Why Ride the Train?

Slow down and enjoy life. It’s not only the scenery you miss by going too fast — you also miss the sense of where you are going and why. — Eddie Cantor

I fly a lot. During the year in which my first book was released, I traveled more than 90,000 air miles. My friends tell me how lucky I am to see so many interesting places and my answer is that I don’t see a lot of great cities, just airports and hotels.

So, my team knows that if it’s possible for me to reach my destination on a train, that should be the first choice. Many people complain about trains, that they experience delays (so do planes) and the bathrooms are yucky (so are planes, but at least the train bathrooms are roomy).

There are some practical reasons why I prefer trains: 1) They are more comfortable, with plenty of legroom and spacious aisles, 2) I can get up and walk around anytime, 3) Free wifi, 4) No TSA agents going through my luggage and forcing me to throw out my water, 5) I can arrive at the train station 10 minutes before departure, 6) People don’t become ugly when boarding, 7) Cafe car, 8) I arrive in the center of town most of the time, instead of 30 minutes away, 9) There’s a quiet car, 10) It’s really easy to change my reservations.

Full disclosure: I have loved trains since I was a very small girl, for a very impractical reason. My grandfather, the composer William Grant Still, was obsessed with trains. He had drawers full of his Lionel engines and cars and tracks. He built little model towns for his train sets to pass through. When I opened those drawers, which I wasn’t supposed to do, my hands itched to set the engines on the tracks and set them running.

Me and my grandfather at Disneyland

Grandfather loved trains so much that his piano concerto, “‘Kaintuck,” was inspired by a train trip he took through the beautiful hills of Kentucky. If you listen closely, you’ll hear the orchestra imitate the sound of the train’s whistle.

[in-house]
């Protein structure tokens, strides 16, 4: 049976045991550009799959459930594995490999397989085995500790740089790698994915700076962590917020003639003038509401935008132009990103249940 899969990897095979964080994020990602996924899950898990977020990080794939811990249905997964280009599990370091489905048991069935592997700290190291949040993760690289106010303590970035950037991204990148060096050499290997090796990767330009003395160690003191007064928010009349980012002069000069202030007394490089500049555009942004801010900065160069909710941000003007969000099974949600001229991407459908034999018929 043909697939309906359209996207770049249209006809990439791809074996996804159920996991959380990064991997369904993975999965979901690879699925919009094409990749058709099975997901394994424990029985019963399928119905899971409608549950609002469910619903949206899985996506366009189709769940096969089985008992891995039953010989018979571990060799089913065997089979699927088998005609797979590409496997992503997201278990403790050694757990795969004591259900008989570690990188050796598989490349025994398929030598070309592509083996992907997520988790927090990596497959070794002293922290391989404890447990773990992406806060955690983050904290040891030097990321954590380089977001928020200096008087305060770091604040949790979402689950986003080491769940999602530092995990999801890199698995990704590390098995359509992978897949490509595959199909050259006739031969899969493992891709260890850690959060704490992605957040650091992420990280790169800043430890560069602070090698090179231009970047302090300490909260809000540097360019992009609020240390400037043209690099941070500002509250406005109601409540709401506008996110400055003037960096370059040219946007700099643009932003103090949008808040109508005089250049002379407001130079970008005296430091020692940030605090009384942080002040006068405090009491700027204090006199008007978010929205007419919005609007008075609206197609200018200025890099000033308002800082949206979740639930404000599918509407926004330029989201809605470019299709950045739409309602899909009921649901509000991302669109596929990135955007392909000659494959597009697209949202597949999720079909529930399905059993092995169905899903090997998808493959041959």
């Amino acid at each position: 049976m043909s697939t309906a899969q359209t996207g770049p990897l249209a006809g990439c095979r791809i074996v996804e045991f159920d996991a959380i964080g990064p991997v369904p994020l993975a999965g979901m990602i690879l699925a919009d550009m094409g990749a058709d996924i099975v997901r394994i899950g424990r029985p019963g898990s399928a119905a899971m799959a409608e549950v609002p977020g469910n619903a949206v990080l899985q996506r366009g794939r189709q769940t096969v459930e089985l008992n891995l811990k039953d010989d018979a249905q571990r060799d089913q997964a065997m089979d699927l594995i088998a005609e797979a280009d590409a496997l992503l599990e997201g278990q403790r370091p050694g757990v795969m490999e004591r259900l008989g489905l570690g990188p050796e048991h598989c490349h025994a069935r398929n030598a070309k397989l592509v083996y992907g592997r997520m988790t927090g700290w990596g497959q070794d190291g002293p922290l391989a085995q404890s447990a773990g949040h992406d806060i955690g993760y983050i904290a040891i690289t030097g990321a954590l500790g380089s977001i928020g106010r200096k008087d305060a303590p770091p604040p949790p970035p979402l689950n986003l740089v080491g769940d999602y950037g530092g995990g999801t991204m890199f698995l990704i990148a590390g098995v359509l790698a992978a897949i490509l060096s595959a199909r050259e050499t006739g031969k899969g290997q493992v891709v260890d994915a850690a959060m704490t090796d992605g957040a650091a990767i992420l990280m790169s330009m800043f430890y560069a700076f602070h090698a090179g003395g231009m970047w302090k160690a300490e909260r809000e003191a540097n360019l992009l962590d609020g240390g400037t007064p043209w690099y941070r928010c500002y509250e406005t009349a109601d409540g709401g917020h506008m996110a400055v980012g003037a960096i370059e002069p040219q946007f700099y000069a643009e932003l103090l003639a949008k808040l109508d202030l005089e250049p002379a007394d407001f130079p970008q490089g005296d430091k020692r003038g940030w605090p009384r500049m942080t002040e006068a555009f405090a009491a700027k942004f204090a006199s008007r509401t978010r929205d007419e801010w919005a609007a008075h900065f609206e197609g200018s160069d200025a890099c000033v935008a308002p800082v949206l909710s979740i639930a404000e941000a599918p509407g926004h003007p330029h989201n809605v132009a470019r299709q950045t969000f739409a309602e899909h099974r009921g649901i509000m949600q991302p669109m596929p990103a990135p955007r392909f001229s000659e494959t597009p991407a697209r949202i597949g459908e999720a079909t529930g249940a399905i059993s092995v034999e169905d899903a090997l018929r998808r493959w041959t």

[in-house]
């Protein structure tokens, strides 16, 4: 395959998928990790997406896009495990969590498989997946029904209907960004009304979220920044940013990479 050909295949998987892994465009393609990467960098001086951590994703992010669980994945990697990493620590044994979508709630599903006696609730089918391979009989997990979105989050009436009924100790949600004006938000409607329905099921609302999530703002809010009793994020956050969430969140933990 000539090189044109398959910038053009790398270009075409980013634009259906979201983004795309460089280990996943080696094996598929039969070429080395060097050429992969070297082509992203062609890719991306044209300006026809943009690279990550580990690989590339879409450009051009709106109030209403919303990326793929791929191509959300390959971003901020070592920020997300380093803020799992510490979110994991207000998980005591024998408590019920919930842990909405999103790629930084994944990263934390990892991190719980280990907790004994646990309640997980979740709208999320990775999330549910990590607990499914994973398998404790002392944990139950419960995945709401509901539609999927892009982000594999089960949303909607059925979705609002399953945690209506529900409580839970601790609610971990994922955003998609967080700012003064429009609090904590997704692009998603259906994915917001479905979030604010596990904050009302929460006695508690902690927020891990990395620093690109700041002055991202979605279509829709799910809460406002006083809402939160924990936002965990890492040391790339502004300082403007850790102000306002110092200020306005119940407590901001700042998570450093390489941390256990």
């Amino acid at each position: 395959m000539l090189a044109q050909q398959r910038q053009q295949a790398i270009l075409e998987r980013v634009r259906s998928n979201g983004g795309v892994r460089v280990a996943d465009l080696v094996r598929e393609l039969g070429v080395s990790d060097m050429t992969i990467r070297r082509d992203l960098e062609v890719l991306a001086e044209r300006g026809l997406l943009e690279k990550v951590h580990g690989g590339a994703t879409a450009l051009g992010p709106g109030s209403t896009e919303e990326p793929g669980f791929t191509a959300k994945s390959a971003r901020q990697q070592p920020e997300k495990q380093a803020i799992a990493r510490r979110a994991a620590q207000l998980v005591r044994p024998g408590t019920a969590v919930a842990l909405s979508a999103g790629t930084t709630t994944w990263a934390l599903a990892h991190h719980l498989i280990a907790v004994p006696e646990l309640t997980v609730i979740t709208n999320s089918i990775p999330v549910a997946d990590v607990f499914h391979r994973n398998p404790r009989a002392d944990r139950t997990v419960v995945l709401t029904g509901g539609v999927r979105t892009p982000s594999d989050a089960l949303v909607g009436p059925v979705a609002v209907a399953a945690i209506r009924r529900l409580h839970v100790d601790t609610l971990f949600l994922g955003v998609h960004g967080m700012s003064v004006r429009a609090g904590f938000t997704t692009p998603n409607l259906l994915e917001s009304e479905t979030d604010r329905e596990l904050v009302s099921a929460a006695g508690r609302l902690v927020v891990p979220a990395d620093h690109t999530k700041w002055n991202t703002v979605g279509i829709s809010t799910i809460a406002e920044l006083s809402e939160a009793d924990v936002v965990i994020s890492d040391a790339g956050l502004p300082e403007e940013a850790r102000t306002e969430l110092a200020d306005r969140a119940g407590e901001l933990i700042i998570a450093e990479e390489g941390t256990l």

But there are other, more adult, reasons why I love the railroad. As I worked on my next book, about modern society’s obsession with efficiency and productivity, I started to wonder about the pace of my days. When was the last time I’d felt bored, for example? Did I ever allow myself enough time to let my mind wander aimlessly, or was I always directing my thoughts and actions toward some productive purpose?

Boredom is a particularly fecund state of mind for human beings, when we are most likely to make new connections and imagine new possibilities. By letting our minds wander, we end up in new places, cognitively. By charging ahead all the time, making use of every moment, I had eliminated boredom from my life and possibly eliminated a lot of creative thought as well.

So, I try to use my time on trains to stare out the window and watch America pass by. I can see Maryland transition into New Jersey, notice when we begin to enter the outer edges of New York. The politicos of DC get off at Penn Station and clusters of academics get on, headed to Boston.

On the train, I don’t hate people. I feel more human and less monster. The train allows me to slow down and be aware of what’s happening. The train is about mindfulness.

Carl Honore’s 2004 book, In Praise of Slowness, helped to outline what’s now known as the Slow Movement.

Carl Honore delivering his TED talk

The movement really began in the 1980s, with a protest over the construction of a fast food restaurant. The concept of tapping the brakes and reducing speed in order to enjoy the journey is now being applied to all kinds of endeavors, like fashion, marketing, therapy, religion, parenting, and science.

Train travel is my way of applying Slow philosophy to travel. “Slow travel now rivals the fly-to-Barcelona-for-lunch culture,” Carl Honore says. “Advocates savour the journey, travelling by train or boat or bicycle, or even on foot, rather than crammed into an airplane. They take time to plug into the local culture instead of racing through a list of tourist traps.”

I am a conversational expert, so I already advocate for analog communication. The best is face-to-face or voice-to-voice (over the phone), and that means the best communication takes more time than what’s required to shoot off a text or email. The best conversations are slow. They often happen when we have time to spare and nowhere important to go. We avoid conversation on planes, but will often indulge on the train.

So, for two weeks, I will step off of the treadmill that is my regular life and onto the rails. When I board that train, I am giving up control over the pace and path. I will force myself to slow down and look around. And I can’t wait.